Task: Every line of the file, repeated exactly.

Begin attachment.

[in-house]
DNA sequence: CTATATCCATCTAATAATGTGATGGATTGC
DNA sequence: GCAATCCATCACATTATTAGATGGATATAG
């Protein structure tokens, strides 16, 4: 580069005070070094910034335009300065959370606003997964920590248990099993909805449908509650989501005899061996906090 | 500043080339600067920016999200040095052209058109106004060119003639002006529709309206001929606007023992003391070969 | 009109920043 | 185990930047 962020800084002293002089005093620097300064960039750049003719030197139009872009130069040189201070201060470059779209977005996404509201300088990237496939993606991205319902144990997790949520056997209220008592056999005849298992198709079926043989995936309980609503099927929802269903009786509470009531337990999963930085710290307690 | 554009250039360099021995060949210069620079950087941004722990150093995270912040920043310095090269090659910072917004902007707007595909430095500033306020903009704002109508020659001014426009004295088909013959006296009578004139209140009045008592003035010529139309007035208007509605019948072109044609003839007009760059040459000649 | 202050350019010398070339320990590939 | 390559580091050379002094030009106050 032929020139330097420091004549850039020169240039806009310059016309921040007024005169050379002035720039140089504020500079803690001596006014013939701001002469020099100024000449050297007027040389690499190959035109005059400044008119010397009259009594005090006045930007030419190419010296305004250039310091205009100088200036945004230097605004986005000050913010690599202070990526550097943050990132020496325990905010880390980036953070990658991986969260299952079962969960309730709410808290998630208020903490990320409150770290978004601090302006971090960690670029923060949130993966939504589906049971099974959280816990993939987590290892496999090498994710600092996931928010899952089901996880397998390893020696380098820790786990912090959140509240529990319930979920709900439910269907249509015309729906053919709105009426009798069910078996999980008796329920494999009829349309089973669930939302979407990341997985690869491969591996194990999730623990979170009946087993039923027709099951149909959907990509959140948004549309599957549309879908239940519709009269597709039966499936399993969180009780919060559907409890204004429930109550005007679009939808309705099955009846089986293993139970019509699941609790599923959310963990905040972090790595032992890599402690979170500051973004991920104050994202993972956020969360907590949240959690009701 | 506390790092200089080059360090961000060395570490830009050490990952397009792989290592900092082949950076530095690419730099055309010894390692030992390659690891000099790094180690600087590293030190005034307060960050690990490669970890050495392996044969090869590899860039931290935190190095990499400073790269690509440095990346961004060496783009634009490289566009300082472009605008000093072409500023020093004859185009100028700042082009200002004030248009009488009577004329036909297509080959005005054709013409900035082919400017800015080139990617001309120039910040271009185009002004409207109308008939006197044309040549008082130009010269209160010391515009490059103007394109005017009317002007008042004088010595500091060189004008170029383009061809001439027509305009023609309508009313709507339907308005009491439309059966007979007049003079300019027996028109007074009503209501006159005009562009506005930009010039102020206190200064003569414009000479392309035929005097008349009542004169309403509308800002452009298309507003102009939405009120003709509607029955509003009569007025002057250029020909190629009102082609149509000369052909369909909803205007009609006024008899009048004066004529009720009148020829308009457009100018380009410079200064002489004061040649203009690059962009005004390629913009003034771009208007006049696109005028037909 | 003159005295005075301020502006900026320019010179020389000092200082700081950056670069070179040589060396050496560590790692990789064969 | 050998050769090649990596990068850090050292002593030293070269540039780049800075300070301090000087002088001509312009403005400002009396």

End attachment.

[in-house]
DNA sequence: CTATATCCATCTAATAATGTGATGGATTGC
DNA sequence: GCAATCCATCACATTATTAGATGGATATAG
């Protein structure tokens, strides 16, 4: 580069005070070094910034335009300065959370606003997964920590248990099993909805449908509650989501005899061996906090 | 500043080339600067920016999200040095052209058109106004060119003639002006529709309206001929606007023992003391070969 | 009109920043 | 185990930047 962020800084002293002089005093620097300064960039750049003719030197139009872009130069040189201070201060470059779209977005996404509201300088990237496939993606991205319902144990997790949520056997209220008592056999005849298992198709079926043989995936309980609503099927929802269903009786509470009531337990999963930085710290307690 | 554009250039360099021995060949210069620079950087941004722990150093995270912040920043310095090269090659910072917004902007707007595909430095500033306020903009704002109508020659001014426009004295088909013959006296009578004139209140009045008592003035010529139309007035208007509605019948072109044609003839007009760059040459000649 | 202050350019010398070339320990590939 | 390559580091050379002094030009106050 032929020139330097420091004549850039020169240039806009310059016309921040007024005169050379002035720039140089504020500079803690001596006014013939701001002469020099100024000449050297007027040389690499190959035109005059400044008119010397009259009594005090006045930007030419190419010296305004250039310091205009100088200036945004230097605004986005000050913010690599202070990526550097943050990132020496325990905010880390980036953070990658991986969260299952079962969960309730709410808290998630208020903490990320409150770290978004601090302006971090960690670029923060949130993966939504589906049971099974959280816990993939987590290892496999090498994710600092996931928010899952089901996880397998390893020696380098820790786990912090959140509240529990319930979920709900439910269907249509015309729906053919709105009426009798069910078996999980008796329920494999009829349309089973669930939302979407990341997985690869491969591996194990999730623990979170009946087993039923027709099951149909959907990509959140948004549309599957549309879908239940519709009269597709039966499936399993969180009780919060559907409890204004429930109550005007679009939808309705099955009846089986293993139970019509699941609790599923959310963990905040972090790595032992890599402690979170500051973004991920104050994202993972956020969360907590949240959690009701 | 506390790092200089080059360090961000060395570490830009050490990952397009792989290592900092082949950076530095690419730099055309010894390692030992390659690891000099790094180690600087590293030190005034307060960050690990490669970890050495392996044969090869590899860039931290935190190095990499400073790269690509440095990346961004060496783009634009490289566009300082472009605008000093072409500023020093004859185009100028700042082009200002004030248009009488009577004329036909297509080959005005054709013409900035082919400017800015080139990617001309120039910040271009185009002004409207109308008939006197044309040549008082130009010269209160010391515009490059103007394109005017009317002007008042004088010595500091060189004008170029383009061809001439027509305009023609309508009313709507339907308005009491439309059966007979007049003079300019027996028109007074009503209501006159005009562009506005930009010039102020206190200064003569414009000479392309035929005097008349009542004169309403509308800002452009298309507003102009939405009120003709509607029955509003009569007025002057250029020909190629009102082609149509000369052909369909909803205007009609006024008899009048004066004529009720009148020829308009457009100018380009410079200064002489004061040649203009690059962009005004390629913009003034771009208007006049696109005028037909 | 003159005295005075301020502006900026320019010179020389000092200082700081950056670069070179040589060396050496560590790692990789064969 | 050998050769090649990596990068850090050292002593030293070269540039780049800075300070301090000087002088001509312009403005400002009396």